Whatever Bilic may want from them, he ain’t getting it. So, as much as it pains me to say it because I love Bilic as a human being, in terms of being West Ham’s manager he has run his course now I’m afraid.
I hate sounding like a broken record, but it begins and ends with the people at the very top, running our club, making the decisions, be that about managers, signing players or stadium related issues. Hang on, when I say “our” club, is that actually true anymore what with us being addressed as mere customers ? In discussions with fellow fans and posters on here I was told a while ago “West Ham basically died when the final whistle sounded in that final Boleyn game against Manchester United”.
I am not entirely sure that statement is true and if it’s really just the stadium although it still seems to be a massive factor. We play in a giant bugger of a bowl, for rent.
We keep being told it’s a world class stadium fit and meant for world class players, preferably those playing in claret and blue. At the moment it’s hard to see any evidence of either. The board have decided to use the club as an investment vehicle, with the stadium move being key to pushing the ultimate club value and price up once they will have decided to sell up eventually. We don’t know when exactly that is going to happen, but happen it will.
You cannot achieve the world class players in a world class stadium scenario if as owners you are merely prepared to spend the bare minimum, hoping against hope you will stay up every time to keep your seat on the Premier League money train. It is a very risky gamble this. It seems to be almost impossible to improve the matchday experience when you are at the mercy of the LLDC agreeing to any changes made to the stadium, even if it is about a seemingly simple matter such as putting a claret surface over the running track, to get a bit of contrast in relation to the green of the pitch.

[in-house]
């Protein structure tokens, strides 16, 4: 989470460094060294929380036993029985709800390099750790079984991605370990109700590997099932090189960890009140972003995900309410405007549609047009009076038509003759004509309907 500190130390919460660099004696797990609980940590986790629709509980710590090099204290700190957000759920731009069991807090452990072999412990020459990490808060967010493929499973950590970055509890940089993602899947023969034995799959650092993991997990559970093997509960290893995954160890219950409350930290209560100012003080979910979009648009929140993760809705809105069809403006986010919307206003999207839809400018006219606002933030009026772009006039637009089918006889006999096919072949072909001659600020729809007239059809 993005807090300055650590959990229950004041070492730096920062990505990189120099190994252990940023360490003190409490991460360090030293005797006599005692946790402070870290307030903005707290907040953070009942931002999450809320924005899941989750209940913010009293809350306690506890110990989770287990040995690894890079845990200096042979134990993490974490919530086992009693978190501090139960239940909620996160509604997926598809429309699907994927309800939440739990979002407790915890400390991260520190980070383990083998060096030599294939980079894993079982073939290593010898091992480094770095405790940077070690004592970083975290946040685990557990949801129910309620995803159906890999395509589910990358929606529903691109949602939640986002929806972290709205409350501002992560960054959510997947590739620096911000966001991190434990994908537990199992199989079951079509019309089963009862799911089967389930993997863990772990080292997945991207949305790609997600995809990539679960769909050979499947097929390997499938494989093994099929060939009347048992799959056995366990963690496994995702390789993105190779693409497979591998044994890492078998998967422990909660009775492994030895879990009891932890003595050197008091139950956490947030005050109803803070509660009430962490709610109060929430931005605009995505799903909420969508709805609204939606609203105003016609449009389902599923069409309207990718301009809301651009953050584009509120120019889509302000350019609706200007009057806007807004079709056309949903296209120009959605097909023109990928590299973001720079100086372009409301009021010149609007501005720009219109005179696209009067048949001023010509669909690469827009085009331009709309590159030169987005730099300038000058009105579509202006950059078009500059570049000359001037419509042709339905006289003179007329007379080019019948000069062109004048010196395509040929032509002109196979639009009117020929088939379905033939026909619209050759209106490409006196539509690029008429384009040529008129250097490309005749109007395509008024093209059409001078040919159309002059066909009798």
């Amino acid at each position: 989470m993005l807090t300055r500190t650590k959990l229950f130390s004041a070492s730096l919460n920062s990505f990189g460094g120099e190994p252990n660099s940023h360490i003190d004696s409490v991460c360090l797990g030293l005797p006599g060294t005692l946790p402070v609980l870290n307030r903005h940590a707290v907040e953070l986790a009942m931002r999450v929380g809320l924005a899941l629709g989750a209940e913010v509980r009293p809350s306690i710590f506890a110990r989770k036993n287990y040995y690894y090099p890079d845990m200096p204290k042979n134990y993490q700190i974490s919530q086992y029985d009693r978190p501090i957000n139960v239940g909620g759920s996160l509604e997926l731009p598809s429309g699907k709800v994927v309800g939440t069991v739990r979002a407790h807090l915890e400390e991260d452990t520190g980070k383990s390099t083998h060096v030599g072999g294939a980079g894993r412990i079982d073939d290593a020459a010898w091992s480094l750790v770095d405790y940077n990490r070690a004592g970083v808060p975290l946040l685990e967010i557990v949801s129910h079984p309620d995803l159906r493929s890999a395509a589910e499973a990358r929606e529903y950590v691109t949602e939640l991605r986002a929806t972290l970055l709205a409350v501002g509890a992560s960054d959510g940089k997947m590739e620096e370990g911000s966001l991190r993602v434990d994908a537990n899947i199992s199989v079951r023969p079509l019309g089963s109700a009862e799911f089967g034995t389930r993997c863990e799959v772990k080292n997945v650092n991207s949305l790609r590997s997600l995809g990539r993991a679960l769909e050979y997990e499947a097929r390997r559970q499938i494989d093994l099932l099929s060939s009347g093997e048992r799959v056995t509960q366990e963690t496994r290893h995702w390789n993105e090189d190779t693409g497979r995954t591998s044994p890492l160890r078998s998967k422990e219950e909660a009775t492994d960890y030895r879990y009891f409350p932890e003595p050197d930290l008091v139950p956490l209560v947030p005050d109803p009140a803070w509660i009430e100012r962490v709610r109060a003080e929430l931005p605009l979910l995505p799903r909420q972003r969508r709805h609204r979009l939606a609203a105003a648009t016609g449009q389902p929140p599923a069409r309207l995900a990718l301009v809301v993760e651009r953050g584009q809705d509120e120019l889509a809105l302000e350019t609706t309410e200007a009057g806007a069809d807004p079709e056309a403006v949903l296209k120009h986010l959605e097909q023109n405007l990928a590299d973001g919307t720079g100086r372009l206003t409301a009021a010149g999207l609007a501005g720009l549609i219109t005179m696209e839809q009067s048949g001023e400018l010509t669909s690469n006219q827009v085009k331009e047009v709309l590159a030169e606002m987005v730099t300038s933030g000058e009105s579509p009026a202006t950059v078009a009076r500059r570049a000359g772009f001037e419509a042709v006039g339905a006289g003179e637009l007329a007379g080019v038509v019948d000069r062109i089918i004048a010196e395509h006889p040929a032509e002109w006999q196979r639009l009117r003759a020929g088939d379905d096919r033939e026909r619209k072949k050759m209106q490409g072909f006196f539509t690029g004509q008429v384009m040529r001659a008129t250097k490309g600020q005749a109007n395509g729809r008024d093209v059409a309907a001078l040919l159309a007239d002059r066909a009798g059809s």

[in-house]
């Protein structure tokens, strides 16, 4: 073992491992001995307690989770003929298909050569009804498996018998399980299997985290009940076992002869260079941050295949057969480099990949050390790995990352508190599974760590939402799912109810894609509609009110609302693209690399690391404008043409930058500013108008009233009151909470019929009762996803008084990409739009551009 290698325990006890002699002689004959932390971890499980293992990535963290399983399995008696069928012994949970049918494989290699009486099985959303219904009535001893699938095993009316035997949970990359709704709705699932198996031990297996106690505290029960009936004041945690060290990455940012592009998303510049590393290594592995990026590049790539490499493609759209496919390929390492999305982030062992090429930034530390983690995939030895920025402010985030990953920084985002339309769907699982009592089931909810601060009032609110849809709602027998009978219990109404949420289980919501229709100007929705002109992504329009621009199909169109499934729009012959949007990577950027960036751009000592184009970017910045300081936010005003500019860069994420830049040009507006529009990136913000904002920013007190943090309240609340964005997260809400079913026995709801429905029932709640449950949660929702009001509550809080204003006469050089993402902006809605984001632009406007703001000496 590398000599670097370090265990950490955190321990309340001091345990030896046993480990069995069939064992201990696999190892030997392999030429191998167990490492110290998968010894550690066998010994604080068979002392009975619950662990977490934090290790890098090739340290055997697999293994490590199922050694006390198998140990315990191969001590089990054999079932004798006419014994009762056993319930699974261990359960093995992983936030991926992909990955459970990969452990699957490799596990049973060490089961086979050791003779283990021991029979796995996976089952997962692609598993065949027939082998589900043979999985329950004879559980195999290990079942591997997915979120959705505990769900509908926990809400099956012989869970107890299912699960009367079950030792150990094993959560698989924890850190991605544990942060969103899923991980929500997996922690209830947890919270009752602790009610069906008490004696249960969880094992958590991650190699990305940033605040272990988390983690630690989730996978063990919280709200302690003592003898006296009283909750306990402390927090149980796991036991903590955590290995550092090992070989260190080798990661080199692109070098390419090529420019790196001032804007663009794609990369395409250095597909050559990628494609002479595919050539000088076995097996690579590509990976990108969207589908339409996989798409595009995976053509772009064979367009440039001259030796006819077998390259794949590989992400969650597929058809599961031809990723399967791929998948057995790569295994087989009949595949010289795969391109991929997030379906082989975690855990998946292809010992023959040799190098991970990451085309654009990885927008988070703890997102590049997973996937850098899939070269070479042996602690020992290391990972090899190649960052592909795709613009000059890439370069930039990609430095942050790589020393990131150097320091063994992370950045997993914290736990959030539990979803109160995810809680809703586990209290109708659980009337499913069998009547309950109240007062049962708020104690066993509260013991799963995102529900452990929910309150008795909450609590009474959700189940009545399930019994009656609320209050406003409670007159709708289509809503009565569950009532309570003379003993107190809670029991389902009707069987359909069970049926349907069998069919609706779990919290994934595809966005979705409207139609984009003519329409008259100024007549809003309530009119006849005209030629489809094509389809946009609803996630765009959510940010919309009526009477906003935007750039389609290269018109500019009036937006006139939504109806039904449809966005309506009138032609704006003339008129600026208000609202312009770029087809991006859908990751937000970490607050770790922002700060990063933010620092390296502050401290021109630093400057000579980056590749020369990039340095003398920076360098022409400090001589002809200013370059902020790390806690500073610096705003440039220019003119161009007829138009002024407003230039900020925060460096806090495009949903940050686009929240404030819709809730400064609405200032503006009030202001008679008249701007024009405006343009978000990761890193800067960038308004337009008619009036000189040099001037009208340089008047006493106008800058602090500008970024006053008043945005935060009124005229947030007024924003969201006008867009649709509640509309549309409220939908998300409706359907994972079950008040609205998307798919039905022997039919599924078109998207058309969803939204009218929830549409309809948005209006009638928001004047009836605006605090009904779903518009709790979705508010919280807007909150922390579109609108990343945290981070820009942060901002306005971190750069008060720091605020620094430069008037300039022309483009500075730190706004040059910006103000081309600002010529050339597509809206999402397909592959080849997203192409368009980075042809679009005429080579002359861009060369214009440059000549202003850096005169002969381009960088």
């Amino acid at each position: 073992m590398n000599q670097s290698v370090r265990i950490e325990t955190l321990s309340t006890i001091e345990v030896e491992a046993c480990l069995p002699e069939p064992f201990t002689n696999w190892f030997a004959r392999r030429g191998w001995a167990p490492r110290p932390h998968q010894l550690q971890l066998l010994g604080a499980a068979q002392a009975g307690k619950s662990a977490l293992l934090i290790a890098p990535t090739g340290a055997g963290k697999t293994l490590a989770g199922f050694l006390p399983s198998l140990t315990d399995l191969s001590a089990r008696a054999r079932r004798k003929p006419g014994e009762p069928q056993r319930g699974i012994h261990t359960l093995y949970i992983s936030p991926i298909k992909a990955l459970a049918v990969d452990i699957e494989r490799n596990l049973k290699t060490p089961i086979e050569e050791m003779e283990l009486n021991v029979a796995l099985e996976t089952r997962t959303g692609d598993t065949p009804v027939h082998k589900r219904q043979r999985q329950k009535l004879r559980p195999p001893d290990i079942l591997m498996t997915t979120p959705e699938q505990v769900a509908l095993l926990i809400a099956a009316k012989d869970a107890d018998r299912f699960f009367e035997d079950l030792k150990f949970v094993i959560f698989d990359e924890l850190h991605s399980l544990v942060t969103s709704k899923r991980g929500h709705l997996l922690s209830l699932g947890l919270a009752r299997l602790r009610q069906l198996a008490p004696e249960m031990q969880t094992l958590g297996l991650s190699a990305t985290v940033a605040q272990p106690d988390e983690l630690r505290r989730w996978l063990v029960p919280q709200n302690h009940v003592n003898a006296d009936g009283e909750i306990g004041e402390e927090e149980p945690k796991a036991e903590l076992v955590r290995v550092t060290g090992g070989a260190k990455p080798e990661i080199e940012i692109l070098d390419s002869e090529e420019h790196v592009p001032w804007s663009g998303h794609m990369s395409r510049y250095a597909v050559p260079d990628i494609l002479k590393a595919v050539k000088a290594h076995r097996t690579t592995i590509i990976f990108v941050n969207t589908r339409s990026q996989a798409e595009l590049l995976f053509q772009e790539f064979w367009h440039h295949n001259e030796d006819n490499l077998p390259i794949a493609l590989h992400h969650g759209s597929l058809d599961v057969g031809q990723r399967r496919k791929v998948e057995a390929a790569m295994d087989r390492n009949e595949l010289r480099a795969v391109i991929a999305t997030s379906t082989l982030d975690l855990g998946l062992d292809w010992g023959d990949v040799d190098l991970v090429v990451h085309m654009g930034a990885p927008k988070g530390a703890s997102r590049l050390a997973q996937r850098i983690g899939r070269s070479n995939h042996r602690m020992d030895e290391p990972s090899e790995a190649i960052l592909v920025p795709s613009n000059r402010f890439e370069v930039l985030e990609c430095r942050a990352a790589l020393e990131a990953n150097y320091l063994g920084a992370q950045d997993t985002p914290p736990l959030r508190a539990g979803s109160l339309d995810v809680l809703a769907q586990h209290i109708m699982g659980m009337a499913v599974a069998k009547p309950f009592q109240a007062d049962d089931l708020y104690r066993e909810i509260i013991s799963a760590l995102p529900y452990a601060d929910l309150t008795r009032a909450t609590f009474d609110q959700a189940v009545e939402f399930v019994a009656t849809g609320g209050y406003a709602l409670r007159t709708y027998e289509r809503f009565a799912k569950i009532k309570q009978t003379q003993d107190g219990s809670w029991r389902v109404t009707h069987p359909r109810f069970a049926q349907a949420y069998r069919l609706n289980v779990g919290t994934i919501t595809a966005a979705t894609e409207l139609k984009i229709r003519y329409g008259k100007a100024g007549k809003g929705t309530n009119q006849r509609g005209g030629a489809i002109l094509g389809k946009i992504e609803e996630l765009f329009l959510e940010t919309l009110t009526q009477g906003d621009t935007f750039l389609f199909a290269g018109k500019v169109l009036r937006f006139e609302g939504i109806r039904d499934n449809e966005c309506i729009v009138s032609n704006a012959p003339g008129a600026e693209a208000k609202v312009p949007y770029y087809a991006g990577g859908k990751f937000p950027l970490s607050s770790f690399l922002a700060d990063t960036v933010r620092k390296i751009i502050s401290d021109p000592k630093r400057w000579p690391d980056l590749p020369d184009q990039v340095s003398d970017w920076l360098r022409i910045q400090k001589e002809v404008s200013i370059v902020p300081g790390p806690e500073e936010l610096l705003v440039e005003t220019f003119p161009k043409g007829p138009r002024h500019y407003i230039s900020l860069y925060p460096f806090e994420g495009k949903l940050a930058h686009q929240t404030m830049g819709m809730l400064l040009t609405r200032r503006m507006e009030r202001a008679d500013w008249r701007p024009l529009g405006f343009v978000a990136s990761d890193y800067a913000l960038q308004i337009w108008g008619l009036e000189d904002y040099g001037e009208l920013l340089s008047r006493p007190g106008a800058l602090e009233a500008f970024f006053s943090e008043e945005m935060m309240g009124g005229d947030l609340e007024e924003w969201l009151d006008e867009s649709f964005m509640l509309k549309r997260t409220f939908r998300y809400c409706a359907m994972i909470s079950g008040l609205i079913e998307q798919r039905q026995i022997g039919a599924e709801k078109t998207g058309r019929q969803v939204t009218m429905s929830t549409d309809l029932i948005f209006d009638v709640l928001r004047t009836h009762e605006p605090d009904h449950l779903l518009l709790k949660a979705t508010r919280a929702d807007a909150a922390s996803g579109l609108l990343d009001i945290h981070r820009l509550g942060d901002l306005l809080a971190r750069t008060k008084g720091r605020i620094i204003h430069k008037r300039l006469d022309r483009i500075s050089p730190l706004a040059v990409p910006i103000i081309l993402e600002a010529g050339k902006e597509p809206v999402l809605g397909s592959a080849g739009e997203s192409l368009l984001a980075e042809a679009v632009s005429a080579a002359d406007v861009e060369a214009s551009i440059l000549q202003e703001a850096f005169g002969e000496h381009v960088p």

Let’s assume we get a new manager. What happens next ? Will the board suddenly start spending a decent amount of money on players ? Will they give the new manager a 40 million signing like Carvalho after denying Bilic that courtesy ? I doubt it will be a miraculous turnaround with a new manager, any new manager. Because the way the board run the club determines to a large degree where the ceiling for our club is. We deserve to be exactly where we are and they all need to shoulder the blame for this, not just Bilic. Also and especially Sullivan, Gold and Brady. They have fallen short, they have promised much and provided little.
Let us now anticipate the moment in time they do sell the club to new owners, be that in two years, five or ten. What will be left of West Ham as a club at that point ? Of the proverbial life and soul of the club ? It’s the universal truth that the fans are the most permanent feature of any football club, they have a bond to their club for life, going through several owners, managers, players, even stadiums in their lifetimes. Change in football is also a permanent feature, but don’t underestimate the undercurrent of heritage and history. You ignore the latter at your own peril.
Once the old guard are gone, will those who happily munch popcorn and take selfies at the London Stadium today still watch West Ham five or ten years from now ?